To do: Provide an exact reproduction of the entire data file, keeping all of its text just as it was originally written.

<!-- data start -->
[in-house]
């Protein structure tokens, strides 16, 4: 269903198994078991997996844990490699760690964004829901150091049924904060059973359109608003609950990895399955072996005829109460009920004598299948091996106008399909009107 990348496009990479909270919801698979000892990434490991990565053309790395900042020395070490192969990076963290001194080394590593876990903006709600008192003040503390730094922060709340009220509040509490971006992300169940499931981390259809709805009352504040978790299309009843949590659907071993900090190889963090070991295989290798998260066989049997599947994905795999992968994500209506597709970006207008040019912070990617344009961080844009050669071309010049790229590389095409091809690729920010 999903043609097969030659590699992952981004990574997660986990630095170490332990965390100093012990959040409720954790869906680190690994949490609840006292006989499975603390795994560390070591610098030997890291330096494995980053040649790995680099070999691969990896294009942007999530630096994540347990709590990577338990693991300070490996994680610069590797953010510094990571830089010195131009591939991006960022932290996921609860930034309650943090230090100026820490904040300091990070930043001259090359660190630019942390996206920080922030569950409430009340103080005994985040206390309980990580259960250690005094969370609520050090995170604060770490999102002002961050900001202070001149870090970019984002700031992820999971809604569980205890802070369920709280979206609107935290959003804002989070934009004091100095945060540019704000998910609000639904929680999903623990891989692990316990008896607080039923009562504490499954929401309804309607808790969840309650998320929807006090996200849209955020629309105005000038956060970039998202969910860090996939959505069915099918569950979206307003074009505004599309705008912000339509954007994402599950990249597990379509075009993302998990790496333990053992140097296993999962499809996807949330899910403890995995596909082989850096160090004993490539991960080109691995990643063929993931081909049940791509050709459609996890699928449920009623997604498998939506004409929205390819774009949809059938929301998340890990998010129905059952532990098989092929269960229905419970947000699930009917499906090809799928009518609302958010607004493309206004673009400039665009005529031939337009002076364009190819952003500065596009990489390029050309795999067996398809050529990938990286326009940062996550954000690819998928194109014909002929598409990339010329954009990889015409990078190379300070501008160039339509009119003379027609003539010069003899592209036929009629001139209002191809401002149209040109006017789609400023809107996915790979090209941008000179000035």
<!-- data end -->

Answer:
[in-house]
């Protein structure tokens, strides 16, 4: 269903198994078991997996844990490699760690964004829901150091049924904060059973359109608003609950990895399955072996005829109460009920004598299948091996106008399909009107 990348496009990479909270919801698979000892990434490991990565053309790395900042020395070490192969990076963290001194080394590593876990903006709600008192003040503390730094922060709340009220509040509490971006992300169940499931981390259809709805009352504040978790299309009843949590659907071993900090190889963090070991295989290798998260066989049997599947994905795999992968994500209506597709970006207008040019912070990617344009961080844009050669071309010049790229590389095409091809690729920010 999903043609097969030659590699992952981004990574997660986990630095170490332990965390100093012990959040409720954790869906680190690994949490609840006292006989499975603390795994560390070591610098030997890291330096494995980053040649790995680099070999691969990896294009942007999530630096994540347990709590990577338990693991300070490996994680610069590797953010510094990571830089010195131009591939991006960022932290996921609860930034309650943090230090100026820490904040300091990070930043001259090359660190630019942390996206920080922030569950409430009340103080005994985040206390309980990580259960250690005094969370609520050090995170604060770490999102002002961050900001202070001149870090970019984002700031992820999971809604569980205890802070369920709280979206609107935290959003804002989070934009004091100095945060540019704000998910609000639904929680999903623990891989692990316990008896607080039923009562504490499954929401309804309607808790969840309650998320929807006090996200849209955020629309105005000038956060970039998202969910860090996939959505069915099918569950979206307003074009505004599309705008912000339509954007994402599950990249597990379509075009993302998990790496333990053992140097296993999962499809996807949330899910403890995995596909082989850096160090004993490539991960080109691995990643063929993931081909049940791509050709459609996890699928449920009623997604498998939506004409929205390819774009949809059938929301998340890990998010129905059952532990098989092929269960229905419970947000699930009917499906090809799928009518609302958010607004493309206004673009400039665009005529031939337009002076364009190819952003500065596009990489390029050309795999067996398809050529990938990286326009940062996550954000690819998928194109014909002929598409990339010329954009990889015409990078190379300070501008160039339509009119003379027609003539010069003899592209036929009629001139209002191809401002149209040109006017789609400023809107996915790979090209941008000179000035």